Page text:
Rather than purchase completely new PCs, my organization performs in-place upgrades to the hardware on many of our computers. We often times only replace the motherboard, processor, and memory. Since the COA is still on the case and the OS is still installed on the hard drive, this computer is still licensed, right?
-Generally, you may upgrade or replace all of the hardware components on your computer and maintain the license for the original Microsoft OEM operating system software, with the exception of an upgrade or replacement of the motherboard. An upgrade of the motherboard is considered to result in a “new personal computer”. Microsoft OEM operating system software cannot be transferred from one computer to another. Therefore, if the motherboard is upgraded or replaced for reasons other than a defect then a new computer has been created, the original license expires, and a new full operating system license (not upgrade) is required. This is true even if the computer is covered under Software Assurance or other Volume License programs.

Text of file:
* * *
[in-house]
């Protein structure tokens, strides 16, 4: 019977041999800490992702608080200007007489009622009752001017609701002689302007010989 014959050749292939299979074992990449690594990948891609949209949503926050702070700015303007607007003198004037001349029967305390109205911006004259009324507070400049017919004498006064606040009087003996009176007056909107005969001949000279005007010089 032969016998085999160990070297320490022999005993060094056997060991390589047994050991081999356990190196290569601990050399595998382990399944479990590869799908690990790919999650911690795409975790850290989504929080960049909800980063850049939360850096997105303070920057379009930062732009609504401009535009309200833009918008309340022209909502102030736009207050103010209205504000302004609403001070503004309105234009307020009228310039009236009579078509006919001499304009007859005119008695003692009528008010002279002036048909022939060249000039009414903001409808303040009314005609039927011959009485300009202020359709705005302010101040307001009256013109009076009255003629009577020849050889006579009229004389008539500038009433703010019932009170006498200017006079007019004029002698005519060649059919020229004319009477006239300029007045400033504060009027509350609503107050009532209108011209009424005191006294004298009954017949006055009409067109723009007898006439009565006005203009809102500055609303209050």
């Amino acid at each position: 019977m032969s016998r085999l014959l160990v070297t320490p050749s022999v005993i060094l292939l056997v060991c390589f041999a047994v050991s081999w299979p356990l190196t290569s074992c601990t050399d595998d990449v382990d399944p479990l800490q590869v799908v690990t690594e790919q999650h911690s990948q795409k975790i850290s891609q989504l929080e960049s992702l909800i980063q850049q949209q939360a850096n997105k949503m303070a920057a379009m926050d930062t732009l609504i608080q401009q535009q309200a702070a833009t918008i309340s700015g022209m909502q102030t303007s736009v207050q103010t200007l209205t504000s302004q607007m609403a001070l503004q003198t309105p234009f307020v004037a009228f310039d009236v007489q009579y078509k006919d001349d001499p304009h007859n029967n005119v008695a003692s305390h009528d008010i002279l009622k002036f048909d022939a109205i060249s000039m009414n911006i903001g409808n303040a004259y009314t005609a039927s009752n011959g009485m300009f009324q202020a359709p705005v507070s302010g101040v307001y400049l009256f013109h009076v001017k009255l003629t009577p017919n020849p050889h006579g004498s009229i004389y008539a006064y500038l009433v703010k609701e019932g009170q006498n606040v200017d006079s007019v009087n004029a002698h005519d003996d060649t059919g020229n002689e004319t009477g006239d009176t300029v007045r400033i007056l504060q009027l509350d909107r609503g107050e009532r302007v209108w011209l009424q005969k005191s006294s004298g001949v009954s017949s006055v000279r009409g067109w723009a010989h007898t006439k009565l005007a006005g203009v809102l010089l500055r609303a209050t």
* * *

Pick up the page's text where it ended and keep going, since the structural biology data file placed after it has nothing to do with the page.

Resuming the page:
If I upgrade some of my PC components, do I have to purchase a new operating system?
-The answer depends on the components that are upgraded or changed in the PC. The operating system licenses must remain with the device that retains the motherboard, chipsets, and chassis that include the serial number of the device. The operating system may be installed on a new/replacement hard drive as long as the operating system is first removed from the old hard drive. Please refer to the section on “Modifications to hardware and how they affect the activation status of Windows XP” in the following link for a more detailed explanation regarding specific hardware changes. The same hardware component changes that can be made to a PC before requiring re-activation of Windows XP are the same changes that can be made before a PC is considered to be “new” - and when a new license for OEM software is required.
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